Thursday, June 24, 2004

Christian Heritage - June 24 - John the Baptist

The Lord's forerunner was a man, not a god; whereas the Lord whom he preceded was both man and God. The forerunner was a man destined to be divinised by God's grace, whereas the one he preceded was God by nature, who, through his desire to save and redeem us, lowered himself in order to assume our human nature.

A man was sent. By whom? By the divine Word, whose forerunner he was. To go before the Lord was his mission. Lifting up his voice, this man called out: The voice of one crying in the wilderness!

It was the herald preparing the way for the Lord's coming. John was his name; John to whom was given the grace to go ahead of the King of kings, to point out to the world the Word made flesh, to baptize him with that baptism in which the Spirit would manifest his divine Sonship, to give witness through his teaching and martyrdom to the eternal light.

John Scotus Erigena (AD 810-877), Hom. sur le Prologue de Jean, 15: SC 151, 277

Erigena was an Irish theologian whose theological synthesis was the first of its kind in the Middle Ages.

Of note is the distinction Erigena makes between the manifestation of Christ's sonship by the Holy Spirit at John's baptism and his actual possession of that sonship. In more technical terms, Erigena recognizes the crucial distinction between the internal (ad intra) versus external (ad extra) life of the Trinity. The triune God's processions in Himself are not strictly identical to His missions in the actualized work of redemption. There is an internal procession of the Son from the Father and a spiration of the Holy Spirit from the Father and (i.e., through) the Son, which have been and may be manifested in various ways in the mission of redemption. In a word, processio (proceeding) is not always identical to missio (sending).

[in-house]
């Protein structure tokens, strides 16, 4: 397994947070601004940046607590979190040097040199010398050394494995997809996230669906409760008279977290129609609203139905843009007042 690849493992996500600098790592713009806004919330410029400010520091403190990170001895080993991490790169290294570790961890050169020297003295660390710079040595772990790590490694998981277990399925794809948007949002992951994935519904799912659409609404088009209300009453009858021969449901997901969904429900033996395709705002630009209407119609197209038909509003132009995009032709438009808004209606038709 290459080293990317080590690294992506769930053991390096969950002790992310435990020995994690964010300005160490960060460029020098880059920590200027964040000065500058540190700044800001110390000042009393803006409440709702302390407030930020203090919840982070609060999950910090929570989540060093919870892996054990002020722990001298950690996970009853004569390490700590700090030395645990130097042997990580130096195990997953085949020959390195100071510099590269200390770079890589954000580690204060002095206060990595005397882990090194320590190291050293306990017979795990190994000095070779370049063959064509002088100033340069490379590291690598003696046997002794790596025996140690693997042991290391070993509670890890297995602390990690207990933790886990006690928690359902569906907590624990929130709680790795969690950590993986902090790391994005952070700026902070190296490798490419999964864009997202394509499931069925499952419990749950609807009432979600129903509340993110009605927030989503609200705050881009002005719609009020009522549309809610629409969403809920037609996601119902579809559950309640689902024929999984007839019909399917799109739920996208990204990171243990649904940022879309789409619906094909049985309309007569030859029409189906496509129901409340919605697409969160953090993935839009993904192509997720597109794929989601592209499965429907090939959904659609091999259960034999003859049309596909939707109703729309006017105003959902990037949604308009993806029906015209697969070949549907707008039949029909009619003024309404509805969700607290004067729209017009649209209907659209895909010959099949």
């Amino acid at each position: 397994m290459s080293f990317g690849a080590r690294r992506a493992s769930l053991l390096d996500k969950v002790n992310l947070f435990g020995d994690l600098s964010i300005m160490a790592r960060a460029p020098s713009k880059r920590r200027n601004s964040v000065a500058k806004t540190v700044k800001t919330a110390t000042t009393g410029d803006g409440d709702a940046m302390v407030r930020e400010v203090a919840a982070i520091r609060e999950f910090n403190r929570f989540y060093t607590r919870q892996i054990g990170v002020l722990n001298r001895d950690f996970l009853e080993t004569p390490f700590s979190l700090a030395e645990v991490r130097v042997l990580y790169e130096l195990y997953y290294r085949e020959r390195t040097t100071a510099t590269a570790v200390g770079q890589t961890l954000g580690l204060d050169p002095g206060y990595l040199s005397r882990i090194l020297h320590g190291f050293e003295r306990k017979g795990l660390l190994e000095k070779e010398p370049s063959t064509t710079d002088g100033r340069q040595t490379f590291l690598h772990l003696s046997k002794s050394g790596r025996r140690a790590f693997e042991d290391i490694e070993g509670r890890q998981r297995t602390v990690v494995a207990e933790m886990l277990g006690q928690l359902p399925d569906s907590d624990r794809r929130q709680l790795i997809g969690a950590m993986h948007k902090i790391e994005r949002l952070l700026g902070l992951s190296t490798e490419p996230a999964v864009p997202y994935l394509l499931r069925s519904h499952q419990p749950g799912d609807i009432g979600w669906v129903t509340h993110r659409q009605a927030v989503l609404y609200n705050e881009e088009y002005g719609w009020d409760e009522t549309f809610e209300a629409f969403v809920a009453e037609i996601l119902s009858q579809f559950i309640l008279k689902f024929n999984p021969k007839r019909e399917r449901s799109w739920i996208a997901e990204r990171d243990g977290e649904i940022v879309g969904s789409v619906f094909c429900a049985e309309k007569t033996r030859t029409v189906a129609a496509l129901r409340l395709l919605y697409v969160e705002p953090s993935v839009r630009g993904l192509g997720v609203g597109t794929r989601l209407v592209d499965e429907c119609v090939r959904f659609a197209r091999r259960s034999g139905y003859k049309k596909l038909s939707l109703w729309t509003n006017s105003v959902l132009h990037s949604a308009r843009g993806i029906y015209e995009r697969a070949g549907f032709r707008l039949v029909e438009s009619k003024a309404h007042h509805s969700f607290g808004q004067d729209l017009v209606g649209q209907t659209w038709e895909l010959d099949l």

The mission under discussion here is that Christ's Incarnation infused divine grace into such acts as baptism, thus giving them new and lasting spiritual efficacy in the establishment of His Kingdom. By His word, His nature, He has infused otherwise impotent water with grace - baptism - in order that humans, by that baptism of faith, would be similarly transformed and empowered to be living vessels of grace. The sacraments are the lasting, effectual signs of and means by which we experience the fact that God, in Christ, by the Holy Spirit, became truly "humanized" in order that man, in Christ, by the Holy Spirit, could become truly divinized. (The name of the former process is kenosis [see Php 2]. Eastern Orthodoxy refers to the latter process as theosis.) Christ was recognized externally as the Son of God by His baptism. The Holy Spirit testified in time, publicly, to what Christ had possessed from eternity, privately. We, by contrast, are actually made sons of God by baptism and have the internal testimony of the Holy Spirit (see Galatians 3, Romans 6-8 and 1 Peter 3:18ff.).

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